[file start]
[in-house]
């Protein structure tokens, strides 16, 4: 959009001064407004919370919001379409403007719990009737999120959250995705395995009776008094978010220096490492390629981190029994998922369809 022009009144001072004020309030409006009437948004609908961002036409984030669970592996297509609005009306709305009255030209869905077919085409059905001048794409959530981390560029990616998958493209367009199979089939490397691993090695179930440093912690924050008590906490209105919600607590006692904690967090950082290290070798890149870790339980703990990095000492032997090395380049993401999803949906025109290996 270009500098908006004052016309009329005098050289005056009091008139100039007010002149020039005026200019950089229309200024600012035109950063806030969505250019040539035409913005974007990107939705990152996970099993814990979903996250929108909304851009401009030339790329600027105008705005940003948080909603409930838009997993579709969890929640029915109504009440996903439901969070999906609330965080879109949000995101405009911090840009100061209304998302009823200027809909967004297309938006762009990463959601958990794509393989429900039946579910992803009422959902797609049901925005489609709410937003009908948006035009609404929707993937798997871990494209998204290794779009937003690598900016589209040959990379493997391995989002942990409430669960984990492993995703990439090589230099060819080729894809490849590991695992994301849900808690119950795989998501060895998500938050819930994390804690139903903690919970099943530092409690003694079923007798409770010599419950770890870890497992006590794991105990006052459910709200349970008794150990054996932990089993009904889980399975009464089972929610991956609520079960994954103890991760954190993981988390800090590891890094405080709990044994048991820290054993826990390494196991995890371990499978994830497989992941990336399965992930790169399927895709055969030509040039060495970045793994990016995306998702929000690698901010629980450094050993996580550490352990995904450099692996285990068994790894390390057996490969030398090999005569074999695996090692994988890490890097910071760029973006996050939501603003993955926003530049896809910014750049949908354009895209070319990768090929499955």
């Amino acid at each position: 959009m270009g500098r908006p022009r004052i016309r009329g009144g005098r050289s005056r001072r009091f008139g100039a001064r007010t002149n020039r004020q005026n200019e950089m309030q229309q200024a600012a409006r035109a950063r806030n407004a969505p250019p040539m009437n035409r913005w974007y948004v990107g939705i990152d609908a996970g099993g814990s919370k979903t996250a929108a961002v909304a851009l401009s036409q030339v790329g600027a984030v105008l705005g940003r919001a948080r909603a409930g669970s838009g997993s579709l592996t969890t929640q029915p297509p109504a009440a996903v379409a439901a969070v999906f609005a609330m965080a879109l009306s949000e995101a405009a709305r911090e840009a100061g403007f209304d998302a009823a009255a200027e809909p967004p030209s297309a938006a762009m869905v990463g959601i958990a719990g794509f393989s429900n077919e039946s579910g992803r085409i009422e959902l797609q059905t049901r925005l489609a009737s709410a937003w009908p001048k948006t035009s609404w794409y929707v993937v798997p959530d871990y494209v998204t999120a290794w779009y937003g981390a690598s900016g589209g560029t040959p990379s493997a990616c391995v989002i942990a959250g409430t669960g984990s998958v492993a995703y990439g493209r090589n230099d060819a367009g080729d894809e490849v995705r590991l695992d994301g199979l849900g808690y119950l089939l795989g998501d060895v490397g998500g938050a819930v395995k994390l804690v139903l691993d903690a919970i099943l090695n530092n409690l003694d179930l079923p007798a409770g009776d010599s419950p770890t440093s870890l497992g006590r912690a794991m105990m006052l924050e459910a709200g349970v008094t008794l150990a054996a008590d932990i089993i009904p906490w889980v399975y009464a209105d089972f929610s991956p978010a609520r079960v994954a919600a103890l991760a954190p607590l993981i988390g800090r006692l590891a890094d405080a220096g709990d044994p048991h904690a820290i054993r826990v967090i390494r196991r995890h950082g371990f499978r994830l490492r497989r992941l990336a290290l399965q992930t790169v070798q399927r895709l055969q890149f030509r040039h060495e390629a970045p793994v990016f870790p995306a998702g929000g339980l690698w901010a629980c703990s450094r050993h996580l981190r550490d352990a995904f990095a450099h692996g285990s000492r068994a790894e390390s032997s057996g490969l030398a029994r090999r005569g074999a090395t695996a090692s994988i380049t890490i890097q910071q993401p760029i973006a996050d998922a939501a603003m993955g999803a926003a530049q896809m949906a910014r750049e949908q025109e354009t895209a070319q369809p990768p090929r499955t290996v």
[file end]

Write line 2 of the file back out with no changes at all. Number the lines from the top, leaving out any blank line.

């Protein structure tokens, strides 16, 4: 959009001064407004919370919001379409403007719990009737999120959250995705395995009776008094978010220096490492390629981190029994998922369809 022009009144001072004020309030409006009437948004609908961002036409984030669970592996297509609005009306709305009255030209869905077919085409059905001048794409959530981390560029990616998958493209367009199979089939490397691993090695179930440093912690924050008590906490209105919600607590006692904690967090950082290290070798890149870790339980703990990095000492032997090395380049993401999803949906025109290996 270009500098908006004052016309009329005098050289005056009091008139100039007010002149020039005026200019950089229309200024600012035109950063806030969505250019040539035409913005974007990107939705990152996970099993814990979903996250929108909304851009401009030339790329600027105008705005940003948080909603409930838009997993579709969890929640029915109504009440996903439901969070999906609330965080879109949000995101405009911090840009100061209304998302009823200027809909967004297309938006762009990463959601958990794509393989429900039946579910992803009422959902797609049901925005489609709410937003009908948006035009609404929707993937798997871990494209998204290794779009937003690598900016589209040959990379493997391995989002942990409430669960984990492993995703990439090589230099060819080729894809490849590991695992994301849900808690119950795989998501060895998500938050819930994390804690139903903690919970099943530092409690003694079923007798409770010599419950770890870890497992006590794991105990006052459910709200349970008794150990054996932990089993009904889980399975009464089972929610991956609520079960994954103890991760954190993981988390800090590891890094405080709990044994048991820290054993826990390494196991995890371990499978994830497989992941990336399965992930790169399927895709055969030509040039060495970045793994990016995306998702929000690698901010629980450094050993996580550490352990995904450099692996285990068994790894390390057996490969030398090999005569074999695996090692994988890490890097910071760029973006996050939501603003993955926003530049896809910014750049949908354009895209070319990768090929499955």